Erskine Bowles: a Democrat willing to swing the budget ax
Erskine Bowles is co-chairman of the presidential deficit commission, which votes Friday on US fiscal plan. As president of the University of North Carolina system, he's no stranger to budget-cutting. He's had to trim more than $550 million and 1,000 jobs.
Erskine Bowles, co-chairman of President Obama’s deficit commission, is often referred to as a former White House chief of staff. That’s true, but he has a more current title that may be more pertinent to his commission role – president of the University of North Carolina system.Skip to next paragraph
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Mr. Bowles has led the sprawling institution, which has 17 schools and enrolls more than 200,000 students, since 2006. The past three years have been especially challenging for the system, which receives a significant amount of funding from the state, because North Carolina has struggled with one of the greatest financial crises in its history.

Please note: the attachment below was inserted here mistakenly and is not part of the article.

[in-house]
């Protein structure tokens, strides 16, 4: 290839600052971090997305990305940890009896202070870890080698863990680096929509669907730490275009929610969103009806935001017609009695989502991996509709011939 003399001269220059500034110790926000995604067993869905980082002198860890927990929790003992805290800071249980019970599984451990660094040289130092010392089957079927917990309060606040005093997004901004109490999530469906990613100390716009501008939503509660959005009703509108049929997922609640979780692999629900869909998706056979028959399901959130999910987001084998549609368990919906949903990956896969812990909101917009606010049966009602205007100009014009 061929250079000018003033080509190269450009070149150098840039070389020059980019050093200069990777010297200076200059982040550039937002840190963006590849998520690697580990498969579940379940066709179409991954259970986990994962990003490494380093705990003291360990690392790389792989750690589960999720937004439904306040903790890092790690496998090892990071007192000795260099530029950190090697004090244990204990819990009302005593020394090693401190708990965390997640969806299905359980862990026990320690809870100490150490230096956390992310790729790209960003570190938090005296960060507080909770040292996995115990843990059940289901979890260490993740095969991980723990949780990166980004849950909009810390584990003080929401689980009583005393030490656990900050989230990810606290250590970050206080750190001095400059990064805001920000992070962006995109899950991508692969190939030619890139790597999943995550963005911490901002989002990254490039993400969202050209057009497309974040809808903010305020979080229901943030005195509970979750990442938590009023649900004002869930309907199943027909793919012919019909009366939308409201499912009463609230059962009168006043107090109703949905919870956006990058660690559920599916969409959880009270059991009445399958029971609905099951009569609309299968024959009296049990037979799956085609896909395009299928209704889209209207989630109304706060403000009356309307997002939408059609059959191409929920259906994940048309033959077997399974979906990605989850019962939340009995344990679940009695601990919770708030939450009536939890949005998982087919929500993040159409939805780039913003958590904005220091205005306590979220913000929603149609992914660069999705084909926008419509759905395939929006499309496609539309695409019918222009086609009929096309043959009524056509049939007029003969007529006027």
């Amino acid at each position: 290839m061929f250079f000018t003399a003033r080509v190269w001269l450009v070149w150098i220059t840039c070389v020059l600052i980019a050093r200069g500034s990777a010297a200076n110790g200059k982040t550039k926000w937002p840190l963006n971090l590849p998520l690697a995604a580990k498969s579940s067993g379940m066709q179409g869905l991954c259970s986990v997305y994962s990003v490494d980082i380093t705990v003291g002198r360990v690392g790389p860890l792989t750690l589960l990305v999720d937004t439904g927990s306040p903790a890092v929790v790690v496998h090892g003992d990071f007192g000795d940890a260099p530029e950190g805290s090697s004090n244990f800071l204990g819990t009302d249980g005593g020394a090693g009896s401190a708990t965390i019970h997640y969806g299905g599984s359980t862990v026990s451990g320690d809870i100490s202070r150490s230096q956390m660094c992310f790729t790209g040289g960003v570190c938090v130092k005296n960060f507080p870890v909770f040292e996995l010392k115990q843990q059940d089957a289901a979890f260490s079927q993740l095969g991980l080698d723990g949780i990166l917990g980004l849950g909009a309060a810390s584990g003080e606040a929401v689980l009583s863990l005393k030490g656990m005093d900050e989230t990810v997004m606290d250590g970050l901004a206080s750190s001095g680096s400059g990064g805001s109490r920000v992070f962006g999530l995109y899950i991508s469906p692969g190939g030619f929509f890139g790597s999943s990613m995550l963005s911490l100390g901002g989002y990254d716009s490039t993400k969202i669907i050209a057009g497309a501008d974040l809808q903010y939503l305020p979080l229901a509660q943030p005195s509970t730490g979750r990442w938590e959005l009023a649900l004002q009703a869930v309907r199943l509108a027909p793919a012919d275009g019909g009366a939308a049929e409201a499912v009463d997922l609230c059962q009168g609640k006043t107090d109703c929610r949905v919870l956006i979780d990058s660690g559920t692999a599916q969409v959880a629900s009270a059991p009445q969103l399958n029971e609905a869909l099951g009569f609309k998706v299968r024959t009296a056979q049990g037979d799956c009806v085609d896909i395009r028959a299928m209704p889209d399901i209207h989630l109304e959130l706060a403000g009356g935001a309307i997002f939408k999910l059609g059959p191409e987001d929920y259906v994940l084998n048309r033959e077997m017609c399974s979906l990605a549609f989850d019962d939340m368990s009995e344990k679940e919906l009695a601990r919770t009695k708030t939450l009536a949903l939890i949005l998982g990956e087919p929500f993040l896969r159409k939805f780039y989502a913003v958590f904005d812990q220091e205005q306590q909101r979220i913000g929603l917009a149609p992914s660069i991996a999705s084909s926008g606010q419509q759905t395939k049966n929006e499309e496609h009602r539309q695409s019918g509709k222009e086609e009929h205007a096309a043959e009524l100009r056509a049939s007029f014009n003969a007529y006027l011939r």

Bowles has had to figure out how to cut more than $550 million from the system budget while adhering to his own tuition guidelines, which are meant to prevent too much of the growing cost burden from being put on the backs of students. It’s not unlike figuring out how to bring the federal deficit under control without cutting too much or hiking taxes too high.
The budget cuts that Bowles presided over in the UNC system led to the elimination of more than 1,000 jobs, halts on many system projects, and cuts to many centers and institutes considered unessential in a time of lean finances.
Such cuts aren’t easy, but they’ve gone over reasonably well: Ask state legislators on both sides of the aisle, his board, the campus chancellors, and even the state’s leading conservative education organization, and his efforts to reshape the UNC system’s budget earn almost unequivocal praise.
“One of the strengths of Erskine Bowles is that he looks very carefully at the facts and the numbers and acts accordingly,” says Jane Shaw, president of the conservative John William Pope Center for Higher Education Policy in Raleigh, N.C. “I think it's a better run, more efficient, probably more open system than it was four and a half years ago.”